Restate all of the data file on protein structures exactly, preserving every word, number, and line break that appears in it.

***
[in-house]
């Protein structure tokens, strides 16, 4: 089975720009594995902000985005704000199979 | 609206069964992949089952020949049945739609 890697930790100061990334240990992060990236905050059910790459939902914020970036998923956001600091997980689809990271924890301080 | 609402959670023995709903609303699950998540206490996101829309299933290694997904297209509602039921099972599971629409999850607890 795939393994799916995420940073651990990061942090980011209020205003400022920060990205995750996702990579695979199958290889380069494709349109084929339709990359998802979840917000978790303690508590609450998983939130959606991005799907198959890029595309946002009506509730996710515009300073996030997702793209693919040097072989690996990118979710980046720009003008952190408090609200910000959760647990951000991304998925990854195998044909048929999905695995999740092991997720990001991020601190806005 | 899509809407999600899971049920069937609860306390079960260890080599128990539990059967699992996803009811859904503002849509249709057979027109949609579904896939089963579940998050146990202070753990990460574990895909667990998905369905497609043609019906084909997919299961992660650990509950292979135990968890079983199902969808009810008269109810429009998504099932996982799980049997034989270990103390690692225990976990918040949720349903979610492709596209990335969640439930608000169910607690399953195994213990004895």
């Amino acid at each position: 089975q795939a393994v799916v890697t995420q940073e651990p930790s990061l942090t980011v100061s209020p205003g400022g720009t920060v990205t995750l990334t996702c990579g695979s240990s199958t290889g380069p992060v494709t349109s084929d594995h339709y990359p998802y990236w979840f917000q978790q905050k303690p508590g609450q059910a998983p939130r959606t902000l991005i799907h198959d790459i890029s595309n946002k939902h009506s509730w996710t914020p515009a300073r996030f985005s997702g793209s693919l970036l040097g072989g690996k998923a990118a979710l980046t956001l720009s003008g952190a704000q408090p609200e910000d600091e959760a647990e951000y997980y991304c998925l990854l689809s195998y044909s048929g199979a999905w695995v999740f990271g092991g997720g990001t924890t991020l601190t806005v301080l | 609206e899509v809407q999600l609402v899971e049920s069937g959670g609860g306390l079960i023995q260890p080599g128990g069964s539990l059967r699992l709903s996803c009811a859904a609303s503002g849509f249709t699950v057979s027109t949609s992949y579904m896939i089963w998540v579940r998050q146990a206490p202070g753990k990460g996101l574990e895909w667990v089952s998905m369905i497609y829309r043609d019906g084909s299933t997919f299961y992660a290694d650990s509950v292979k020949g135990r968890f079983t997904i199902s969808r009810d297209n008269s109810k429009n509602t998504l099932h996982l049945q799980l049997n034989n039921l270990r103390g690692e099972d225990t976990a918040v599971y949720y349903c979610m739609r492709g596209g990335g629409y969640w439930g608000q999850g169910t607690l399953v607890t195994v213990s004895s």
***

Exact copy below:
[in-house]
């Protein structure tokens, strides 16, 4: 089975720009594995902000985005704000199979 | 609206069964992949089952020949049945739609 890697930790100061990334240990992060990236905050059910790459939902914020970036998923956001600091997980689809990271924890301080 | 609402959670023995709903609303699950998540206490996101829309299933290694997904297209509602039921099972599971629409999850607890 795939393994799916995420940073651990990061942090980011209020205003400022920060990205995750996702990579695979199958290889380069494709349109084929339709990359998802979840917000978790303690508590609450998983939130959606991005799907198959890029595309946002009506509730996710515009300073996030997702793209693919040097072989690996990118979710980046720009003008952190408090609200910000959760647990951000991304998925990854195998044909048929999905695995999740092991997720990001991020601190806005 | 899509809407999600899971049920069937609860306390079960260890080599128990539990059967699992996803009811859904503002849509249709057979027109949609579904896939089963579940998050146990202070753990990460574990895909667990998905369905497609043609019906084909997919299961992660650990509950292979135990968890079983199902969808009810008269109810429009998504099932996982799980049997034989270990103390690692225990976990918040949720349903979610492709596209990335969640439930608000169910607690399953195994213990004895």
């Amino acid at each position: 089975q795939a393994v799916v890697t995420q940073e651990p930790s990061l942090t980011v100061s209020p205003g400022g720009t920060v990205t995750l990334t996702c990579g695979s240990s199958t290889g380069p992060v494709t349109s084929d594995h339709y990359p998802y990236w979840f917000q978790q905050k303690p508590g609450q059910a998983p939130r959606t902000l991005i799907h198959d790459i890029s595309n946002k939902h009506s509730w996710t914020p515009a300073r996030f985005s997702g793209s693919l970036l040097g072989g690996k998923a990118a979710l980046t956001l720009s003008g952190a704000q408090p609200e910000d600091e959760a647990e951000y997980y991304c998925l990854l689809s195998y044909s048929g199979a999905w695995v999740f990271g092991g997720g990001t924890t991020l601190t806005v301080l | 609206e899509v809407q999600l609402v899971e049920s069937g959670g609860g306390l079960i023995q260890p080599g128990g069964s539990l059967r699992l709903s996803c009811a859904a609303s503002g849509f249709t699950v057979s027109t949609s992949y579904m896939i089963w998540v579940r998050q146990a206490p202070g753990k990460g996101l574990e895909w667990v089952s998905m369905i497609y829309r043609d019906g084909s299933t997919f299961y992660a290694d650990s509950v292979k020949g135990r968890f079983t997904i199902s969808r009810d297209n008269s109810k429009n509602t998504l099932h996982l049945q799980l049997n034989n039921l270990r103390g690692e099972d225990t976990a918040v599971y949720y349903c979610m739609r492709g596209g990335g629409y969640w439930g608000q999850g169910t607690l399953v607890t195994v213990s004895s």